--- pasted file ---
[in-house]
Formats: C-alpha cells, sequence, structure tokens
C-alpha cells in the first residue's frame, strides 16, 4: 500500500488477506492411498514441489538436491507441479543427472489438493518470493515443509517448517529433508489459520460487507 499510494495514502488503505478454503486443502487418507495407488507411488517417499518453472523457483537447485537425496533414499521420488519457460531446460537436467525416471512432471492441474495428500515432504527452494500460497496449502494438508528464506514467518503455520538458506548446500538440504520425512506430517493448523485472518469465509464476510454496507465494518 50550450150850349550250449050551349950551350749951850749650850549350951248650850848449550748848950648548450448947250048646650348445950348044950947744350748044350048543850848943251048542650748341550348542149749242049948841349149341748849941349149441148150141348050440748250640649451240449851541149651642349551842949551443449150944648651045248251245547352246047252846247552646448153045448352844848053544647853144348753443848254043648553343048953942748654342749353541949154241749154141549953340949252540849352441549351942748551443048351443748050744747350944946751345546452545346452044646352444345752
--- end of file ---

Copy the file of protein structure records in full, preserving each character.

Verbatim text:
[in-house]
Formats: C-alpha cells, sequence, structure tokens
C-alpha cells in the first residue's frame, strides 16, 4: 500500500488477506492411498514441489538436491507441479543427472489438493518470493515443509517448517529433508489459520460487507 499510494495514502488503505478454503486443502487418507495407488507411488517417499518453472523457483537447485537425496533414499521420488519457460531446460537436467525416471512432471492441474495428500515432504527452494500460497496449502494438508528464506514467518503455520538458506548446500538440504520425512506430517493448523485472518469465509464476510454496507465494518 50550450150850349550250449050551349950551350749951850749650850549350951248650850848449550748848950648548450448947250048646650348445950348044950947744350748044350048543850848943251048542650748341550348542149749242049948841349149341748849941349149441148150141348050440748250640649451240449851541149651642349551842949551443449150944648651045248251245547352246047252846247552646448153045448352844848053544647853144348753443848254043648553343048953942748654342749353541949154241749154141549953340949252540849352441549351942748551443048351443748050744747350944946751345546452545346452044646352444345752